We then made our way up the Morris Arboretum in Chestnut Hill, PA. Neither of us had been there before. What a treat! Again I am amazed at how much our City has to offer – in art, in music, in beauty. In addition to the overall aesthetics of the Arboretum, we thoroughly enjoyed their newest exhibit, the Tree Adventure. This exhibit which puts you up into the trees is very interesting architecturally – made of metal, rope and wood, the structure winds through the trees, and even has a large bird's nest made of twigs in one corner. If you haven't been to the Morris Arboretum, you must put this on your sites to see in Philadelphia list.

When we finished touring the Arboretum, we had lunch on the “Hill”, then left for Collegeville. Salvatore, the owner, took great care of us at the salon. He lost his wife a year go to ovarian cancer. I tried on about eight and walked out with two – both very different. We laughed a lot as I tried on the different styles and colors. This is a full style salon that also does hair replacement. Sal is an expert in styling the wigs. Since I have a petite crown, he had to cut and re-sew the two I picked out to fit better. Tomorrow I'll post pictures. I felt a lot better when I left – and I think Thierry is having some fun getting used to the “new” woman he has on his arm!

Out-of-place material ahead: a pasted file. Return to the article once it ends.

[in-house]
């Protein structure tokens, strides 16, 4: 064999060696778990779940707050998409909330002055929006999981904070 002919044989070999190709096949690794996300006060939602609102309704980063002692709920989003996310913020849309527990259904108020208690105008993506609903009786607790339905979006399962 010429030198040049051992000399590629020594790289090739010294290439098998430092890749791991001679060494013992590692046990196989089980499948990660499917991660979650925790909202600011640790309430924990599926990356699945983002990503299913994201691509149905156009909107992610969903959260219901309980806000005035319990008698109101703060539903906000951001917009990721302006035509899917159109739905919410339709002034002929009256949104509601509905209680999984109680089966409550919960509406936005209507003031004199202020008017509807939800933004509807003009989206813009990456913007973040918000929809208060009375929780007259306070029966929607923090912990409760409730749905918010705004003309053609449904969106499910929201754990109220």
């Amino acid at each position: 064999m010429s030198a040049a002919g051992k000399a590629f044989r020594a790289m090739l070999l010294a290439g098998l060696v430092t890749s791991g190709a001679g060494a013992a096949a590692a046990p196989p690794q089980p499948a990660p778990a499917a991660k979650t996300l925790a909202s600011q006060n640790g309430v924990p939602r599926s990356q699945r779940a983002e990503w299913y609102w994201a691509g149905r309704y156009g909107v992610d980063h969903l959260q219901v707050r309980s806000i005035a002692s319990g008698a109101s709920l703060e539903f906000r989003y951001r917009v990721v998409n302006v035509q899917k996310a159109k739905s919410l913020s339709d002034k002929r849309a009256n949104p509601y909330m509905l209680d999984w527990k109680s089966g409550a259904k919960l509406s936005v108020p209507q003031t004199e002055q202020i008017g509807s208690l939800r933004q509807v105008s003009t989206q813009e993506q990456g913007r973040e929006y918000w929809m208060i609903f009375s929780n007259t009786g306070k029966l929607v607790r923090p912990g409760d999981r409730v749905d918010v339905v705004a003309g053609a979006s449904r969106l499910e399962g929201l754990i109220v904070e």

We went to Jean's for healing touch, had dinner – a big dinner with egg parm, spaghetti and meatballs at Primavera in Ardmore, showed off the 'dos at Mom and Dad's, and got home around 10:00.

It was a long day – but an excellent one!

Monday, August 17, 2009

Got to Get Moving

Thierry and I are currently discussing one of the not so nice side effects of chemo. I won't go into details here, but suffice it to say I need to add fiber to my diet.

Actually the last two days haven't been bad at all. Other than feeling tired and a little uncomfortable after stuffing myself before and during dinner(s), I've felt pretty good. Went for my Vitamin C infusion today. Decided that I will only have this once a week. These take 8 hours out of my week, and Thierry and I need to start doing stuff; like going to the Morris Arboretum to see the Out on a Limb Tree Adventure, or the Hudson School Exhibit at PAFA. When we were in London last year we visited Kew Gardens and they were building a tree-top exhibit – so it would be fun to see the one in Philadelphia. Actually I've never been to the Morris Arboretum – time to get moving!